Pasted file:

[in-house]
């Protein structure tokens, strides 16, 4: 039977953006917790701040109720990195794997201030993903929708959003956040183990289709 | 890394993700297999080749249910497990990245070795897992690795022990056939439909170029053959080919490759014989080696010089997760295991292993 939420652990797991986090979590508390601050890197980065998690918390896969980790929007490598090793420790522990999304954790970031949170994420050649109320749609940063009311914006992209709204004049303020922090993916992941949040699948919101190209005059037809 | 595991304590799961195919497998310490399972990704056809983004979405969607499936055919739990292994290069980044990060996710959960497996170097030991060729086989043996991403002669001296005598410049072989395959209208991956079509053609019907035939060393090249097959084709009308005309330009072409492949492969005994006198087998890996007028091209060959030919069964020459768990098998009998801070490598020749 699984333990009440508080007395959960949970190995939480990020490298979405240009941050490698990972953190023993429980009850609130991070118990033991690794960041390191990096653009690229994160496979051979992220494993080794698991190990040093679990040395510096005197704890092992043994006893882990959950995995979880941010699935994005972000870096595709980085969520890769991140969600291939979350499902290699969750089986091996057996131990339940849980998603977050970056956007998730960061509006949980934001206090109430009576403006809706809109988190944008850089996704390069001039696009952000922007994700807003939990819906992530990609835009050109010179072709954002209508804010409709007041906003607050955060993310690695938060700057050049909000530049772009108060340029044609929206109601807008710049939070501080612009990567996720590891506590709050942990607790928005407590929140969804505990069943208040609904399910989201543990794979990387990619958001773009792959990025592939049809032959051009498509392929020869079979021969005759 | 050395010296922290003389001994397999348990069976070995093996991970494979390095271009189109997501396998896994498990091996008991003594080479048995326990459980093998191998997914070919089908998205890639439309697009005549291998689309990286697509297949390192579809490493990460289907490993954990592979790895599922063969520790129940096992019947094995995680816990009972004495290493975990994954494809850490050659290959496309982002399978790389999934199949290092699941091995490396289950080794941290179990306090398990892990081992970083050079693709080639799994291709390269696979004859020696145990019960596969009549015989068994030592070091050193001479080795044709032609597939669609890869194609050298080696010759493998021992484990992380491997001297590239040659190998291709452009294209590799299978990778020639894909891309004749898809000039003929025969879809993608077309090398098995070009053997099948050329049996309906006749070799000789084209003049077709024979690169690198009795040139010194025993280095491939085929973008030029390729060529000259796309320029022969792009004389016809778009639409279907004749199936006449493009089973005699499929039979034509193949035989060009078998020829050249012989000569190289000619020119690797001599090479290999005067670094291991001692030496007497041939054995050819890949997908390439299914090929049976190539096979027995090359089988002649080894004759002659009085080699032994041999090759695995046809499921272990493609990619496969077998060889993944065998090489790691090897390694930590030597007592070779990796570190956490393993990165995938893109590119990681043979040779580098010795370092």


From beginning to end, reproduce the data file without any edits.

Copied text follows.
[in-house]
């Protein structure tokens, strides 16, 4: 039977953006917790701040109720990195794997201030993903929708959003956040183990289709 | 890394993700297999080749249910497990990245070795897992690795022990056939439909170029053959080919490759014989080696010089997760295991292993 939420652990797991986090979590508390601050890197980065998690918390896969980790929007490598090793420790522990999304954790970031949170994420050649109320749609940063009311914006992209709204004049303020922090993916992941949040699948919101190209005059037809 | 595991304590799961195919497998310490399972990704056809983004979405969607499936055919739990292994290069980044990060996710959960497996170097030991060729086989043996991403002669001296005598410049072989395959209208991956079509053609019907035939060393090249097959084709009308005309330009072409492949492969005994006198087998890996007028091209060959030919069964020459768990098998009998801070490598020749 699984333990009440508080007395959960949970190995939480990020490298979405240009941050490698990972953190023993429980009850609130991070118990033991690794960041390191990096653009690229994160496979051979992220494993080794698991190990040093679990040395510096005197704890092992043994006893882990959950995995979880941010699935994005972000870096595709980085969520890769991140969600291939979350499902290699969750089986091996057996131990339940849980998603977050970056956007998730960061509006949980934001206090109430009576403006809706809109988190944008850089996704390069001039696009952000922007994700807003939990819906992530990609835009050109010179072709954002209508804010409709007041906003607050955060993310690695938060700057050049909000530049772009108060340029044609929206109601807008710049939070501080612009990567996720590891506590709050942990607790928005407590929140969804505990069943208040609904399910989201543990794979990387990619958001773009792959990025592939049809032959051009498509392929020869079979021969005759 | 050395010296922290003389001994397999348990069976070995093996991970494979390095271009189109997501396998896994498990091996008991003594080479048995326990459980093998191998997914070919089908998205890639439309697009005549291998689309990286697509297949390192579809490493990460289907490993954990592979790895599922063969520790129940096992019947094995995680816990009972004495290493975990994954494809850490050659290959496309982002399978790389999934199949290092699941091995490396289950080794941290179990306090398990892990081992970083050079693709080639799994291709390269696979004859020696145990019960596969009549015989068994030592070091050193001479080795044709032609597939669609890869194609050298080696010759493998021992484990992380491997001297590239040659190998291709452009294209590799299978990778020639894909891309004749898809000039003929025969879809993608077309090398098995070009053997099948050329049996309906006749070799000789084209003049077709024979690169690198009795040139010194025993280095491939085929973008030029390729060529000259796309320029022969792009004389016809778009639409279907004749199936006449493009089973005699499929039979034509193949035989060009078998020829050249012989000569190289000619020119690797001599090479290999005067670094291991001692030496007497041939054995050819890949997908390439299914090929049976190539096979027995090359089988002649080894004759002659009085080699032994041999090759695995046809499921272990493609990619496969077998060889993944065998090489790691090897390694930590030597007592070779990796570190956490393993990165995938893109590119990681043979040779580098010795370092």